"In terms of the effect of aerosols on climate, we tend to be fixated on human activity," Jacob said. "But we have this big dust haze layer that's several miles over our heads. This study nicely reminded us of that."

The next step is to figure out exactly how all that dust is contributing to shifts in global climate patterns. It could go either way. Dust scatters solar radiation back into space, potentially creating a cooling effect. But with their yellow-brown color, dust particles also absorb radiation, potentially contributing to atmospheric warming.

"Right now, we don't even know what the feedback is for dust on climate impacts, but we know it's potentially big," Jacob said. "Satellite observations like this are really going to be helpful to better represent dust in our climate models."

Tuesday, May 22, 2012

Common Soap Ingredient May Impair Muscle Function

Photo courtesy: Emily Roesly

Researchers are raising the alarm over triclosan — an antibacterial chemical commonly found in soaps, deodorants, mouthwashes, toothpastes and even toys and trash bags — after a study found that the compound might impair muscle function.

The researchers at the University of California, Davis and the University of Colorado studied heart muscle cells and skeletal muscle fibers exposed to triclosan in test tubes. They applied electrical stimulation, which would normally make the muscles contract, but the triclosan seemed to impair two proteins involved in contractions, causing the skeletal and cardiac fibers to fail at the cellular level.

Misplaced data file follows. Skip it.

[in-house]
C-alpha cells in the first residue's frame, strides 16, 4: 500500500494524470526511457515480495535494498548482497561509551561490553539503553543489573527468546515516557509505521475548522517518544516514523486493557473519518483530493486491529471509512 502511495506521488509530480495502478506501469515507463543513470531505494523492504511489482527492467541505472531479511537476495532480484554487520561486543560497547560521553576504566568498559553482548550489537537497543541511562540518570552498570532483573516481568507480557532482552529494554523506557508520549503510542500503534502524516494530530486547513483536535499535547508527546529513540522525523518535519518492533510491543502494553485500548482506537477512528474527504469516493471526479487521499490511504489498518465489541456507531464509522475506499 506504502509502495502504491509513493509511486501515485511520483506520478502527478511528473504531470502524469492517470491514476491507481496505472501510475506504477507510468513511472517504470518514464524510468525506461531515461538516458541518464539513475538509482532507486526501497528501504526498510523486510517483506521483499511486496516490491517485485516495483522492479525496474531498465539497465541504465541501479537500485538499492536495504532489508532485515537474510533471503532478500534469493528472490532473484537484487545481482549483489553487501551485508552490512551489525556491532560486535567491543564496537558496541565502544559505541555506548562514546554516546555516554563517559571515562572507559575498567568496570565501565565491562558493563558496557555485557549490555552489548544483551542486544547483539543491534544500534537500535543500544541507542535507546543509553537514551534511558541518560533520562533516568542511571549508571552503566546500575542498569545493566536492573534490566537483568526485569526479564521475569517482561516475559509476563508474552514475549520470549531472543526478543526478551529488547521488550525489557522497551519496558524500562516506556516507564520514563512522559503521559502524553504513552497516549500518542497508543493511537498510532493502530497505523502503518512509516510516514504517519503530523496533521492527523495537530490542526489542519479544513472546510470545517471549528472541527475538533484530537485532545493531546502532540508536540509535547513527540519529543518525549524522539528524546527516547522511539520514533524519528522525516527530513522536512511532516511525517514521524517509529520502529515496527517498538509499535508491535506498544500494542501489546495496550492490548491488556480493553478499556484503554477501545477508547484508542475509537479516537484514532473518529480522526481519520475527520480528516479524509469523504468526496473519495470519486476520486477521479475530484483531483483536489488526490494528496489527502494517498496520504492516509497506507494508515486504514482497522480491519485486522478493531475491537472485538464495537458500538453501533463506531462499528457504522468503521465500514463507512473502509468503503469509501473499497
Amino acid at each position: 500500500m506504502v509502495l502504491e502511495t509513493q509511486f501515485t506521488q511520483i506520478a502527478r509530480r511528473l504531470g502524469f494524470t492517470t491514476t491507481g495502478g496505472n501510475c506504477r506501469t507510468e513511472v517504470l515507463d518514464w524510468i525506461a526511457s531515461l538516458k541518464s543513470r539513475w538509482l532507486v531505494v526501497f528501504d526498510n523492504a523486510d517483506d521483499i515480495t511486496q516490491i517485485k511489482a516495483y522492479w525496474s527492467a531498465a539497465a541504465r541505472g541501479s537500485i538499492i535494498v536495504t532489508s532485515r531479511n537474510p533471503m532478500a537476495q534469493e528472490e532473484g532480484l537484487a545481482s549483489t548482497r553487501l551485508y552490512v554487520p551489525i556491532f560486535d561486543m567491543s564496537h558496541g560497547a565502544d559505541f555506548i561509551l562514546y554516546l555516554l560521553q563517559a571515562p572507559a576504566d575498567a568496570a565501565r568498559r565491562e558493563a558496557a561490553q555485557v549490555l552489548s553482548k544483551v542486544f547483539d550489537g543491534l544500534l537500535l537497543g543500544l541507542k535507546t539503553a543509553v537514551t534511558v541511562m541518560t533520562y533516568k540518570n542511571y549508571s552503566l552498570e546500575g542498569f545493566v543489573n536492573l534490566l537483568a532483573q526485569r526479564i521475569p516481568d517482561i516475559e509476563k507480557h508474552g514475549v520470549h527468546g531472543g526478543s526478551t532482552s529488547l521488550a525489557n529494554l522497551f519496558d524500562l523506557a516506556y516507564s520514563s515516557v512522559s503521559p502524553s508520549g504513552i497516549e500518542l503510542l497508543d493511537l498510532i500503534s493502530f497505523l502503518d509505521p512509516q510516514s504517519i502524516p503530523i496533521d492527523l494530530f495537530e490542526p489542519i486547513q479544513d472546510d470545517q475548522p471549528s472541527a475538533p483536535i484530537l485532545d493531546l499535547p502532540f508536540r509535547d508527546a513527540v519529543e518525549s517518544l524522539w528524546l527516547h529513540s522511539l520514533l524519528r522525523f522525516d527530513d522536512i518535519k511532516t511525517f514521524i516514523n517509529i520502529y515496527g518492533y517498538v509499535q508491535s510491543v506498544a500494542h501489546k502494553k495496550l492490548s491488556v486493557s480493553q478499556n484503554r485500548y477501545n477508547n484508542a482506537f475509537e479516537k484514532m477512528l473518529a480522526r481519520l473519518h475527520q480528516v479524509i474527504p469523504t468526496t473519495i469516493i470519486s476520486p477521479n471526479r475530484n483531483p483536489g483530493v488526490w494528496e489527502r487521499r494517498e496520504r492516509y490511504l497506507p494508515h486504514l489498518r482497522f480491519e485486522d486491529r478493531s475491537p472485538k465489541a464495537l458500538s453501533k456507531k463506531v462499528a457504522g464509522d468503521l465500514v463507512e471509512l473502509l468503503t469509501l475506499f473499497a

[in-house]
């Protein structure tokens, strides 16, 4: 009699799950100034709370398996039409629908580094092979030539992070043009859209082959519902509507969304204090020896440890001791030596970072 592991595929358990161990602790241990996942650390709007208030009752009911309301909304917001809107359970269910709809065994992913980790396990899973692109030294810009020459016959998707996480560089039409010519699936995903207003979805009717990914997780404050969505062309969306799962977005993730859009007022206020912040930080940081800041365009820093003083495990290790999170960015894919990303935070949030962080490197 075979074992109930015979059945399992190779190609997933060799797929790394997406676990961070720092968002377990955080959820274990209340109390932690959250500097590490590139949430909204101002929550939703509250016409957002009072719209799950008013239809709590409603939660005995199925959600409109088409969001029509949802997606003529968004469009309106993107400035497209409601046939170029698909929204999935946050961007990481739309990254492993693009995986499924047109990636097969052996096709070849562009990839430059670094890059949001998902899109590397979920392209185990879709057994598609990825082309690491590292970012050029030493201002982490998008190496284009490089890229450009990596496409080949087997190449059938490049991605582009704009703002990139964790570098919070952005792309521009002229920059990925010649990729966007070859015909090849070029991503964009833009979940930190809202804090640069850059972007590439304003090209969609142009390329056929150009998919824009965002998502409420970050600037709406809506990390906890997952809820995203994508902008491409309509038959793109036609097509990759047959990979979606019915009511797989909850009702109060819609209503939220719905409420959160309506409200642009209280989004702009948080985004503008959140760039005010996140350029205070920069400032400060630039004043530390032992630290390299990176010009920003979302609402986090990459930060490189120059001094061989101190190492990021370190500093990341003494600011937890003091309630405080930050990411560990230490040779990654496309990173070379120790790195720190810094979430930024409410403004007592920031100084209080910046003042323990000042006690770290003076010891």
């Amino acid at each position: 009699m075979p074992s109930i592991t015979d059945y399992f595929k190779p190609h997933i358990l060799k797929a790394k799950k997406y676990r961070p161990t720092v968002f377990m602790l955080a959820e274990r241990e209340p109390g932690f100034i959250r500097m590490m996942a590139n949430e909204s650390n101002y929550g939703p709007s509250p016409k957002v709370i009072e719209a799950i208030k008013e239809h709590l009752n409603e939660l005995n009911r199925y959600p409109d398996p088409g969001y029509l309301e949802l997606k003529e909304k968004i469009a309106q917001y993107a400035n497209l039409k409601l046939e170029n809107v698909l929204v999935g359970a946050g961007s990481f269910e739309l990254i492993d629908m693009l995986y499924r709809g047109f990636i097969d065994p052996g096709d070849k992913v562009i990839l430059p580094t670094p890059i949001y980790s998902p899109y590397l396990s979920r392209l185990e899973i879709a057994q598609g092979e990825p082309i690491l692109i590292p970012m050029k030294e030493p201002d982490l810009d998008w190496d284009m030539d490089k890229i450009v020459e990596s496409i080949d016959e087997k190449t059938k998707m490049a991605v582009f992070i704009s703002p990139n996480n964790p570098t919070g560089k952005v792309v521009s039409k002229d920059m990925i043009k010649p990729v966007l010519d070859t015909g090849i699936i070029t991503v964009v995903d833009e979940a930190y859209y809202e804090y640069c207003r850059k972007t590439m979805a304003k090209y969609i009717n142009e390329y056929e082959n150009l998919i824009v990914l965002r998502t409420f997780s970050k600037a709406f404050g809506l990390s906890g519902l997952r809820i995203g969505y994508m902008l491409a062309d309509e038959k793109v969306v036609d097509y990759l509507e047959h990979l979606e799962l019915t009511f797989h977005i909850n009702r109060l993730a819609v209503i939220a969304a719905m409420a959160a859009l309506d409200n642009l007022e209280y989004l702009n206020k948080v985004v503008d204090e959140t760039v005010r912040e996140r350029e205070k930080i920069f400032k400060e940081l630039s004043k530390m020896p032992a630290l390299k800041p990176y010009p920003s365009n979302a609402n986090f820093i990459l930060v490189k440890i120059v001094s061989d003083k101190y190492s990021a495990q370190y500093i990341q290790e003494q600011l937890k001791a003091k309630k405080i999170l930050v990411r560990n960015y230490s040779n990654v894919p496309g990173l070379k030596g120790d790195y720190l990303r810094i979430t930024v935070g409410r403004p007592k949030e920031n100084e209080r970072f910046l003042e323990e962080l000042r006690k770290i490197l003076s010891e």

The team also tested two groups of live animal subjects. They exposed sedated mice to the chemical and observed up to a 25 percent reduction in heart function levels within 20 minutes. And to mimic the effect of triclosan in marine environments, the researchers exposed fathead minnows to the chemical in the water for seven days. The exposed fish showed significantly diminished swimming ability compared to controls, the researchers reported in a study in the Proceedings of the National Academy of Sciences.